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Volume 79

Positive Psychology is promising policy for UTM students, faculty


Published (Volume 79, No. 9)


The recent Wednesday Forum consisted of in-depth positive psychology, presented by Dr. Jennifer Levy.

“Positive psychology is the scientific study of the strengths and virtues that enable individuals and communities to thrive,” explained Levy.

Positive psychology is a field which is founded on the belief that people want to have meaningful and fulfilling lives, to cultivate what is best within themselves, and to enhance their experiences of love, work and play.

It has three central concerns: positive emotions, positive individual traits, and positive institutions.

Understanding positive emotions entails the study of contentment with the past, happiness in the present and hope for the future.

Understanding positive individual traits consists of the study of the strengths and virtues, such as the capacity for love and work, courage, compassion, creativity, curiosity, self-control, and wisdom.

Understanding positive institutions entails the study of strengths that foster better communities, such as justice, work ethic, teamwork, and leadership.

An example of positive psychology that Levy used was a small child growing up in an abusive household.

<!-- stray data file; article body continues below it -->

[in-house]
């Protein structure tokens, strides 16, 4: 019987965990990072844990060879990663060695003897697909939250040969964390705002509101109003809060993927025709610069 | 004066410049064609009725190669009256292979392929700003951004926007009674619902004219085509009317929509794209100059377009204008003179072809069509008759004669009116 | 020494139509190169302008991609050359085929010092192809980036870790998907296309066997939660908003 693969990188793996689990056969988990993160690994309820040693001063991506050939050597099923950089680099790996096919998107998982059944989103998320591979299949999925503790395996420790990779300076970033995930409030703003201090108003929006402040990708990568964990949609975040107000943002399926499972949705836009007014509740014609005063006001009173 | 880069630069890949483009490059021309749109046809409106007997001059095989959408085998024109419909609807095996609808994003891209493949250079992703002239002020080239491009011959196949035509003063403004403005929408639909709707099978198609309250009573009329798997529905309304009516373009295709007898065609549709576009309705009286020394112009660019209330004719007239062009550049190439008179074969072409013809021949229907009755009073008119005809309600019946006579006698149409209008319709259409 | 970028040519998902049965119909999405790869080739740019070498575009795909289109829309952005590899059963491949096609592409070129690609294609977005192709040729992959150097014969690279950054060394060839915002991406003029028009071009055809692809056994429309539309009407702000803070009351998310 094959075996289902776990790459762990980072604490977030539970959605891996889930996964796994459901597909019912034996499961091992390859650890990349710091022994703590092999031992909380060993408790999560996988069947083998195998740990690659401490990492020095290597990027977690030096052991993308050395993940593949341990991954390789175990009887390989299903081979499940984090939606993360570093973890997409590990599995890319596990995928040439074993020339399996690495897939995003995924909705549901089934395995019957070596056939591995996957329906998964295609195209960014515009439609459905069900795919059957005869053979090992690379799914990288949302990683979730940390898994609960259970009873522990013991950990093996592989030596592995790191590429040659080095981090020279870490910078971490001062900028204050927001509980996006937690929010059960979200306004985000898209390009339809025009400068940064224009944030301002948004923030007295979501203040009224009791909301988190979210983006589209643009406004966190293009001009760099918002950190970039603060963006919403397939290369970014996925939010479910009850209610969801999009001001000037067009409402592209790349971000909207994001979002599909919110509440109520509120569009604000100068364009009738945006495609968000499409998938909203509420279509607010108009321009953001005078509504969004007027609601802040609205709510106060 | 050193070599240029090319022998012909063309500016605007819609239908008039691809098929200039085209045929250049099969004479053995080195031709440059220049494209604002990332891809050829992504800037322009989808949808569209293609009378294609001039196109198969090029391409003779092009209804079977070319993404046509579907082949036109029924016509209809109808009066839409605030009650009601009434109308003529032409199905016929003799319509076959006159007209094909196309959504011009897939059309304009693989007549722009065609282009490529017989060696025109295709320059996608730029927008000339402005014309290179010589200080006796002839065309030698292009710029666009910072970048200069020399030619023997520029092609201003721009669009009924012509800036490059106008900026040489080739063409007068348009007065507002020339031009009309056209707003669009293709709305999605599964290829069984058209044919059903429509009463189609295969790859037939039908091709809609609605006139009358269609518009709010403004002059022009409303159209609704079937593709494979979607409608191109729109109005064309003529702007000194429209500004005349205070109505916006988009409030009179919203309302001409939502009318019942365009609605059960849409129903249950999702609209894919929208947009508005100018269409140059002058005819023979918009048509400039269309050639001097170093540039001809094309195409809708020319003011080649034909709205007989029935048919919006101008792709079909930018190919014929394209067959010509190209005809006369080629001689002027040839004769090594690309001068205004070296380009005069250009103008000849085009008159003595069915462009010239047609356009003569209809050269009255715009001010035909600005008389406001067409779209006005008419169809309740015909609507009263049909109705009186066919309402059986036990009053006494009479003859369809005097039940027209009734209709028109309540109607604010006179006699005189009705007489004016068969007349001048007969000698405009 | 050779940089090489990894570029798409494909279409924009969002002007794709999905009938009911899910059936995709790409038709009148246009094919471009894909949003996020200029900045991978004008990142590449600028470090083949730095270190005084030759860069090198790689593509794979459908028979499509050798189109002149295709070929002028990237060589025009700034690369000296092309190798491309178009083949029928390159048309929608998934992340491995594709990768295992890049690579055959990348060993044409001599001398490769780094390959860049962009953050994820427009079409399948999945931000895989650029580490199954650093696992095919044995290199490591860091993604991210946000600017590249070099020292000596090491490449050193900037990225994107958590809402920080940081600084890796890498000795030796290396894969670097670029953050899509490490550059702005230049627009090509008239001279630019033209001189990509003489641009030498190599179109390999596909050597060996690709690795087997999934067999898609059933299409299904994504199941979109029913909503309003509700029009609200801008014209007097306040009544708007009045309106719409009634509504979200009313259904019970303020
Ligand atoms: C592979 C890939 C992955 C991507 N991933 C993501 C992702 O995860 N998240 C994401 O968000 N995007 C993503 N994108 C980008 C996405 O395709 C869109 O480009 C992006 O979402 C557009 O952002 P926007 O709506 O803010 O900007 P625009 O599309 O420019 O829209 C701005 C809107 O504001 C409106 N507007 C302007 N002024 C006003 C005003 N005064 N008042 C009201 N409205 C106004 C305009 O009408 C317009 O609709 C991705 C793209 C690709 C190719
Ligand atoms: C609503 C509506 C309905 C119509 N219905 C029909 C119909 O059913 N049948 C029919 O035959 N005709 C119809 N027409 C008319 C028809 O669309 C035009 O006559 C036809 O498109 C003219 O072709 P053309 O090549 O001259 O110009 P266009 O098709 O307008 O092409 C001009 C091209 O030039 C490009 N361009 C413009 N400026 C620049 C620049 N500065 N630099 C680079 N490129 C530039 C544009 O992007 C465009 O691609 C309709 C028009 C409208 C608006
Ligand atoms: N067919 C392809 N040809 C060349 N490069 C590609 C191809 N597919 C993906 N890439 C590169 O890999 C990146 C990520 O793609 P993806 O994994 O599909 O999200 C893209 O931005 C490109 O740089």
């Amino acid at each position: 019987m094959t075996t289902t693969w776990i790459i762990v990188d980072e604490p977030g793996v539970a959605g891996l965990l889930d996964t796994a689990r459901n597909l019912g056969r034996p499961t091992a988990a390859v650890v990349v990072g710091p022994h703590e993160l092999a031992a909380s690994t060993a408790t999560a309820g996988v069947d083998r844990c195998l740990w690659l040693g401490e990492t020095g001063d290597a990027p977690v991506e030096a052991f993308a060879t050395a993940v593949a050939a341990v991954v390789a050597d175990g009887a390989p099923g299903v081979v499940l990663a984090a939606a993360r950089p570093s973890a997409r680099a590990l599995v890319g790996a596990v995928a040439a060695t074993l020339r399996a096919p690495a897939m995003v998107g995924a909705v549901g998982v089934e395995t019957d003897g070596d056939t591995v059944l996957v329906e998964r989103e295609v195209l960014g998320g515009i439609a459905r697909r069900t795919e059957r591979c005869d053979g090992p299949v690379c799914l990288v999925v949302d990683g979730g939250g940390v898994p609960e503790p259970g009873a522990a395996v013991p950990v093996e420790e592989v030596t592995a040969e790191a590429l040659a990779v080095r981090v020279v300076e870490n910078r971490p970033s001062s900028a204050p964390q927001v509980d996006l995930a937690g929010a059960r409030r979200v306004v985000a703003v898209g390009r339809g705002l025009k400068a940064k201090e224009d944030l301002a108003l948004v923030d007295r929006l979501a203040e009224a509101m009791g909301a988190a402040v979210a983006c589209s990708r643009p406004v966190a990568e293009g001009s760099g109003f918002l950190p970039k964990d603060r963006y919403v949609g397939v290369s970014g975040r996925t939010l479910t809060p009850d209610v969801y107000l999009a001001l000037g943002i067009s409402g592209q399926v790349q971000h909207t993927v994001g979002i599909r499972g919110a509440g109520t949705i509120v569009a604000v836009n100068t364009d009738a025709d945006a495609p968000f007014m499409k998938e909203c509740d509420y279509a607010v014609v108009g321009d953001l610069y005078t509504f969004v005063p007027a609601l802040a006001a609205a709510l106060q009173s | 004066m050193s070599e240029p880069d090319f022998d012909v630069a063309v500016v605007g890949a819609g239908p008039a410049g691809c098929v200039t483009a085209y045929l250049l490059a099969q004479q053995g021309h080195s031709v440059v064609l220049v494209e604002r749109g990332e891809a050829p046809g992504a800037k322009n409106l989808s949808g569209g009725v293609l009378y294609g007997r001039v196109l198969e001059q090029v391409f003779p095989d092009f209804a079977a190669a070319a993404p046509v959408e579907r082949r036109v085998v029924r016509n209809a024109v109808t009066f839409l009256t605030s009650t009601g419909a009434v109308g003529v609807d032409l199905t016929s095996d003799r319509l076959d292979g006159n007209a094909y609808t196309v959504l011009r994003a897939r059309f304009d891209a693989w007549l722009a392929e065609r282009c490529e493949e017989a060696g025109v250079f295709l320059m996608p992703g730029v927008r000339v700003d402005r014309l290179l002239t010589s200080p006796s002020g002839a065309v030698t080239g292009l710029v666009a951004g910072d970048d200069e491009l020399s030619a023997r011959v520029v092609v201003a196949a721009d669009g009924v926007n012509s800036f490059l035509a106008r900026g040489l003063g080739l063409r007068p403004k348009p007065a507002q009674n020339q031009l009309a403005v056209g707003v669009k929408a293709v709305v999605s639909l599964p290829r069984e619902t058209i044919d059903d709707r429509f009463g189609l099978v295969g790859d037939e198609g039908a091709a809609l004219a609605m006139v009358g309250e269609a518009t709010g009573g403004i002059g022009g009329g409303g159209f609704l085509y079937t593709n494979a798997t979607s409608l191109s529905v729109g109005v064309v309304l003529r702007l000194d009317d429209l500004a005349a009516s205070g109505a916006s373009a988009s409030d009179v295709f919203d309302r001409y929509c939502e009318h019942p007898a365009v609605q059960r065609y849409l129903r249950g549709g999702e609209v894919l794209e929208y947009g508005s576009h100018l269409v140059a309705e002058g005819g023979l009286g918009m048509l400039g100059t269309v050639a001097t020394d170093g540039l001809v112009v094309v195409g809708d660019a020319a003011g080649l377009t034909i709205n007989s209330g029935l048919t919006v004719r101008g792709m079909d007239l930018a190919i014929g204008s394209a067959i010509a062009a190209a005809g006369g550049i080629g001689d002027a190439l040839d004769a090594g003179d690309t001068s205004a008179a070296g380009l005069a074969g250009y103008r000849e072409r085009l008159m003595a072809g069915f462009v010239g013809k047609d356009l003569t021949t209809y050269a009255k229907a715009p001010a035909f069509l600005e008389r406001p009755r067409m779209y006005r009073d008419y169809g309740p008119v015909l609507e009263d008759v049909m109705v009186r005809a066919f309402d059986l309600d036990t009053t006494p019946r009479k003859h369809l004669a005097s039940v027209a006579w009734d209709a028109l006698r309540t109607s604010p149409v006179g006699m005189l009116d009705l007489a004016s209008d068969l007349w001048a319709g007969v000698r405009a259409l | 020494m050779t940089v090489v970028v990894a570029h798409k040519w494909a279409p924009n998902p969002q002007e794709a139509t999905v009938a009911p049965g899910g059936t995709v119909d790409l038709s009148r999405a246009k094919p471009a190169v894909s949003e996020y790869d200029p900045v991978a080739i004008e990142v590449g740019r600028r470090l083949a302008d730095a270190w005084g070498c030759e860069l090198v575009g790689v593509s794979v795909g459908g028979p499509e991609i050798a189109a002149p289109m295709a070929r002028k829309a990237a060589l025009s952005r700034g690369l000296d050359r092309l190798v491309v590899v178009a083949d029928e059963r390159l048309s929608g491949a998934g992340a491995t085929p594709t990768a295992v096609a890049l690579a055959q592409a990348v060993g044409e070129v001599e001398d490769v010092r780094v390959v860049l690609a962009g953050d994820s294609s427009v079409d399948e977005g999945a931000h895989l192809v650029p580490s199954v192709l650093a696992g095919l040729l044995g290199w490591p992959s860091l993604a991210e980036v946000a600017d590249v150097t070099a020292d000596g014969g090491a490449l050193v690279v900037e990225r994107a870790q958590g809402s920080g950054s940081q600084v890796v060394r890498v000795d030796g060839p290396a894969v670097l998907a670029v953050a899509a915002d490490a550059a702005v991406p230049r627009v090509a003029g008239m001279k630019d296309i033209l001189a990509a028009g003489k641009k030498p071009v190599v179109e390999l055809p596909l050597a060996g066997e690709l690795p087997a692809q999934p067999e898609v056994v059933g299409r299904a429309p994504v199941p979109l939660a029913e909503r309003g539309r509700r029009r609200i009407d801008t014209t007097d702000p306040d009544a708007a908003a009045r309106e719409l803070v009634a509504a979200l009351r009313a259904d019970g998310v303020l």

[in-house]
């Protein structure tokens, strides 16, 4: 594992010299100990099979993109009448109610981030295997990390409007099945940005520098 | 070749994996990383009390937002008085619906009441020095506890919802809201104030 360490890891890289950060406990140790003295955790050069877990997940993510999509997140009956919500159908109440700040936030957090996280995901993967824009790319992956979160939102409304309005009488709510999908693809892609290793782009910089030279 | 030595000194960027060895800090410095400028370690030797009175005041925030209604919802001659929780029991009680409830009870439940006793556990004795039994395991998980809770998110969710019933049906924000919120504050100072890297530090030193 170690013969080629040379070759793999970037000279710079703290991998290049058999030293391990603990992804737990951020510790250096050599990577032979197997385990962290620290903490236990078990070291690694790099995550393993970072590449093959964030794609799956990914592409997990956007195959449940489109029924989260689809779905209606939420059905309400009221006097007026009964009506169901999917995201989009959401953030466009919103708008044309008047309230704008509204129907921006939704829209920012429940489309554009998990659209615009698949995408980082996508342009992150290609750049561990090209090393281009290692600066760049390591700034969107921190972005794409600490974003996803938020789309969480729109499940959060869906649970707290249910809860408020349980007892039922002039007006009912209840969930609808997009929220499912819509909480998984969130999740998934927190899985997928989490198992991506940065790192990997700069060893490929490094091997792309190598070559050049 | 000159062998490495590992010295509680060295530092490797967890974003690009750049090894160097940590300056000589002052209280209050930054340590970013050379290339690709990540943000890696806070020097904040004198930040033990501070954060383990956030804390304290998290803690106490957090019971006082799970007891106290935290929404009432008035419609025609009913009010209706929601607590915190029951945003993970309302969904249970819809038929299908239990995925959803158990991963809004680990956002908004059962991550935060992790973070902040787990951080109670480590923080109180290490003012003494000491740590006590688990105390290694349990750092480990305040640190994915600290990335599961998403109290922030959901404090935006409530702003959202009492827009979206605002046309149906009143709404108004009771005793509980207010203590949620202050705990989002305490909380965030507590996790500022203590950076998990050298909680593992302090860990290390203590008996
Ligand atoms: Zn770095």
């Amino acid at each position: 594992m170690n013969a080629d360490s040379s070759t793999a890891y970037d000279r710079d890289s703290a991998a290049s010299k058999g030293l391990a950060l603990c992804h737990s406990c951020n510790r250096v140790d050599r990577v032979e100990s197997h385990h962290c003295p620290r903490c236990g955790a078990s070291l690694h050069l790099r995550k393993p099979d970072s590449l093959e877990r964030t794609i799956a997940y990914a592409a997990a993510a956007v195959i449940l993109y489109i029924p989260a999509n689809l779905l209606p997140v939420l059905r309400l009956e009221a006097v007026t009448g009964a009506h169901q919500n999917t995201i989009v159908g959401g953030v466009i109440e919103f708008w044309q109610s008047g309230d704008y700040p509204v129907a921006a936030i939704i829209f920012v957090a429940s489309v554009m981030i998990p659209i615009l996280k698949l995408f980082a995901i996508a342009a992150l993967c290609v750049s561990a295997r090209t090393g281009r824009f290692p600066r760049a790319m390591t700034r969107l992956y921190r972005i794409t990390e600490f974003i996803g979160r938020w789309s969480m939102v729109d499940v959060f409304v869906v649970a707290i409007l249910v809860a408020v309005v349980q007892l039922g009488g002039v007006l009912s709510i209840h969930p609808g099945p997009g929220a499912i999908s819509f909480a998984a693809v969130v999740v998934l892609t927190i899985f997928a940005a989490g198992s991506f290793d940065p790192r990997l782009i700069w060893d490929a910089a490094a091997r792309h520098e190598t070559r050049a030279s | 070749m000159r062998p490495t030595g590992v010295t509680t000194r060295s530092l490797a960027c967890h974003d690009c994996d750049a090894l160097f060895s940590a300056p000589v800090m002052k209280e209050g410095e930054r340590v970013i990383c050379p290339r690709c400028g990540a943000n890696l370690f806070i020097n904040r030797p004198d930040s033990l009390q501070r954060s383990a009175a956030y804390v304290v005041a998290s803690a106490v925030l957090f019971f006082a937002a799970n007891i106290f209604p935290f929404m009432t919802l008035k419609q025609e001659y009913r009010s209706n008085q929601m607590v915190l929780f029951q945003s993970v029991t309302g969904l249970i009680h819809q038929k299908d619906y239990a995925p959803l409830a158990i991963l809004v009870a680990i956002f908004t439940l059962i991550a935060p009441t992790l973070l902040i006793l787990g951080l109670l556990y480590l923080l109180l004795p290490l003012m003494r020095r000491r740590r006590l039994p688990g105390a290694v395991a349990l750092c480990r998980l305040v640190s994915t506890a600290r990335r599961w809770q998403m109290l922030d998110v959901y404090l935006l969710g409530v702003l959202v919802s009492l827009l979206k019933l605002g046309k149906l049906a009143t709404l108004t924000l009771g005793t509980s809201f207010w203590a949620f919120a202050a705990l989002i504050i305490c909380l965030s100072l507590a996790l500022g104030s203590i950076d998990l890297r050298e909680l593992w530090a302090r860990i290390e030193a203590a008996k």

She discussed in detail how one daughter would teach her siblings how to make the best out of a situation and realize to stand clear out of the presence of her parents when they had been drinking.

She then went into further detail explaining that the girl would tell her siblings to stay in the closet or hidden while the parents were arguing, if they had a drink of milk, water it down so their father would not notice it.

Then she explained while growing up how the girl would always want to change their lives because they did not want to see their children growing up in this kind of household.

Some goals of positive psychology are to build a science that
supports families and schools that allow children to flourish, workplaces to foster satisfaction and higher productivity, communities to encourage civic engagement, and teaching positive psychology.

Dr. Levy then gave a Web site, authentichappiness.sas.upenn.edu where you can find a lot of quizzes and get feedback about positive psychology.